Dental Surgery Fear, Anxiety — and Breakdown?

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Reader’s Question

I’m a 19-year-old female. I want a professional opinion about whether it would be wise for me to seek therapy. In the past two months I’ve had a great deal of stress. Five weeks ago I had my wisdom teeth removed, and I think I was suffering from the psychological effects of having surgery performed on me.

I feel like I’m getting better, but I can’t seem to drop the anxieties I had while I was recovering. I had quite a few major anxiety attacks out of the fear of having something permanently wrong with me, like nerve damage. Somehow I got it in my head that I had brain damage from the anesthetic. I realize how irrational that is now. For some time I have felt as if I was going crazy.

I was not in tune with my emotions, and if I’d cry I’d just stop and go back to feeling ‘neutral’ again. I felt displaced in my own home and life, as if I was a different person, and was now incapable of doing the things I used to do. The thing I was most concerned about, however, was feeling dazed, along with memory problems and not being able to easily remember what went on in the day. I could not think clearly or deeply about anything.

I’m afraid this was an emotional or mental breakdown, and even though I do feel better, I am still concerned about myself. I think I’ve tormented myself so much with these feelings of doubt that it was inevitable that I’d still be feeling out of place. Is all this a result of severe stress? My mother doesn’t understand what I’ve gone through emotionally, and asks questions like “well, what do you want to do?” causing me to question my progress. Should I seek help or will I be okay?

Psychologist’s Reply

Based on your description, it sounds like you’re experiencing post-surgical depression with a heaping dose of anxiety on the side. Many people undergoing surgery — everything from heart repair and knee replacement to hysterectomies and dental surgery — go through periods of emotional recovery like you described. They may feel like they’re going crazy when in reality it’s more about dealing with a major bodily trauma.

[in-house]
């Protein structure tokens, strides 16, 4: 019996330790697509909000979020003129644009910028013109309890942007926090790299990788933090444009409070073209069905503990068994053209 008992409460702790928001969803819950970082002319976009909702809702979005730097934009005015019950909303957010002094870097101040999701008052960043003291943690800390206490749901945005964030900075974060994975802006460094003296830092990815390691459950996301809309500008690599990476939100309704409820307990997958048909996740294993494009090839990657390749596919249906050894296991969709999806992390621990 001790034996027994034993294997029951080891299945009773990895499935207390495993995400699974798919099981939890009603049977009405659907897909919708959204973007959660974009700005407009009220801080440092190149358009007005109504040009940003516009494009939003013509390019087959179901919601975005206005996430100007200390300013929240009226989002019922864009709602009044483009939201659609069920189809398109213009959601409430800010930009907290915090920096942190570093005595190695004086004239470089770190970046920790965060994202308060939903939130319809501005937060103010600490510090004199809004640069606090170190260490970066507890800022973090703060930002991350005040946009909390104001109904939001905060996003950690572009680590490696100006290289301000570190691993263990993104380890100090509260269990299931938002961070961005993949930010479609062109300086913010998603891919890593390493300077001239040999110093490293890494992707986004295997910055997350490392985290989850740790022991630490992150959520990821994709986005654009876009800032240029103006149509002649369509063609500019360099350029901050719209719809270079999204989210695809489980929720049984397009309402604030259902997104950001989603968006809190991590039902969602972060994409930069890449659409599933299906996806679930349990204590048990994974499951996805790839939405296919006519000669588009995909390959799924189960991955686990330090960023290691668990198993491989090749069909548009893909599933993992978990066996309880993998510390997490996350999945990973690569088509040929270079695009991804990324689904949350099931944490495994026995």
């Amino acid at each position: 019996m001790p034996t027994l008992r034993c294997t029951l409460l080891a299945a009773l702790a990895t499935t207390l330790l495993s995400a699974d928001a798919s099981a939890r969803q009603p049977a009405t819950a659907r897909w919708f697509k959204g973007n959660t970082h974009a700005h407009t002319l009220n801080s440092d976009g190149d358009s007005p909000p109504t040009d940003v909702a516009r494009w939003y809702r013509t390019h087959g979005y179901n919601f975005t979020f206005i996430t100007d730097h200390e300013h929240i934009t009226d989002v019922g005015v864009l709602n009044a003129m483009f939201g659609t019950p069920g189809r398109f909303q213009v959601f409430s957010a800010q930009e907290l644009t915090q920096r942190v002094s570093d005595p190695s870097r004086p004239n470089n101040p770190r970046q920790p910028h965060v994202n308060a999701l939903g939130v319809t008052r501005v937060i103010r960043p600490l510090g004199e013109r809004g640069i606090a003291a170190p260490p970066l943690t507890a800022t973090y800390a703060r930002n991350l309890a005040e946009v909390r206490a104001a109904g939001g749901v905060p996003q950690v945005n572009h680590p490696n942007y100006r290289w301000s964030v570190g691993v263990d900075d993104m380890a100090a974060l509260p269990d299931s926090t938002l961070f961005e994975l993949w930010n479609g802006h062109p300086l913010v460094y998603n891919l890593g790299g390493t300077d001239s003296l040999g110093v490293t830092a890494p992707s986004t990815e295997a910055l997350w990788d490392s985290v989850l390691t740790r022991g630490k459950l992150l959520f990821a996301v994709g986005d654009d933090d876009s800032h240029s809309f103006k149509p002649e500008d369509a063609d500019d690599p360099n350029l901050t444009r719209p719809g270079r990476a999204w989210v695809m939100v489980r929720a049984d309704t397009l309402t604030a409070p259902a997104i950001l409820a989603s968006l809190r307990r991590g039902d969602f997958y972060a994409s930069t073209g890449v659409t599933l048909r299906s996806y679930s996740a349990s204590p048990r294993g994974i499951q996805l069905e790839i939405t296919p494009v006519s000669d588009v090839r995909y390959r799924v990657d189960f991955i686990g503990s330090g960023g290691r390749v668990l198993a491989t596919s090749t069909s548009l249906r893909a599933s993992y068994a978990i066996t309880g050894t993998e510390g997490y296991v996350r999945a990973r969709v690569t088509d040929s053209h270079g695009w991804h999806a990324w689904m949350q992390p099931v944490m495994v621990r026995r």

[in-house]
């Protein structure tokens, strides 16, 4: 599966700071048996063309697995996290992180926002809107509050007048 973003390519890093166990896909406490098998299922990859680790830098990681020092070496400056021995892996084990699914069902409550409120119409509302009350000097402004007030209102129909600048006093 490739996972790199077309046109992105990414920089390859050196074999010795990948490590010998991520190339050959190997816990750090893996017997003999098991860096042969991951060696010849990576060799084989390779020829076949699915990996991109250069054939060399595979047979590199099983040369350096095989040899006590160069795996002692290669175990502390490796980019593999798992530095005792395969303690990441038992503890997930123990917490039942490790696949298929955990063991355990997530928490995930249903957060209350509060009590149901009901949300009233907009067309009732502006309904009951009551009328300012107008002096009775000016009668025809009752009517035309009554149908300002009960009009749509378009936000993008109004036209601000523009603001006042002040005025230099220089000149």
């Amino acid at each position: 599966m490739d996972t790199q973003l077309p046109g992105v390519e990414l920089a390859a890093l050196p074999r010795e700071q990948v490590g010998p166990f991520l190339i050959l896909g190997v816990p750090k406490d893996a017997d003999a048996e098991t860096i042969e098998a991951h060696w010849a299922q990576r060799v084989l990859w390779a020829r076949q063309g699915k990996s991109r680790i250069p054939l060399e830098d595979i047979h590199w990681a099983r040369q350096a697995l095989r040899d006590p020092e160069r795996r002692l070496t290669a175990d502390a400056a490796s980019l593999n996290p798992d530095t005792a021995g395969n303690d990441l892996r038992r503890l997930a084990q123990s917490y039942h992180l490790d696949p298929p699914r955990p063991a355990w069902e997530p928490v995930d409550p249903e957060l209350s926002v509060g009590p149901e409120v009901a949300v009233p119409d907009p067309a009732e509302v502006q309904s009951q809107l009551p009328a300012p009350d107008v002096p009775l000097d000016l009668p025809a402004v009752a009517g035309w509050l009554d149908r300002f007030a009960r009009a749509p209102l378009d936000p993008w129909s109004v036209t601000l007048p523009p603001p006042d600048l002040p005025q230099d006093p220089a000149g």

A lot of people also experience problems with both memory and concentration following their surgery. This is called Post Operative Cognitive Dysfunction and, for the vast majority of patients (especially for someone as young as you), this goes away within a couple of months. In other words, all of these feelings that make you think you’re experiencing a nervous breakdown may simply go away if you give them time. In fact, you mentioned a few times that you already felt better, so you can see that you are making progress.

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Until they do, I recommend a few things. First, accept that the feelings you are having are normal reactions to surgery and do not indicate severe mental illness. Sometimes fighting against feelings causes them to become stronger. Second, engage in some deep breathing, relaxation exercises and/or guided imagery. These techniques will help reduce anxiety before it starts. Third, whenever you do feel anxious, utilize positive self-talk (e.g., “This is just anxiety. I am fine and it will soon pass.”) and distraction.

It sounds to me like you will be OK, but it never hurts to have a backup plan. If you do not start feeling better within three months of your surgery, I do recommend seeking assistance.

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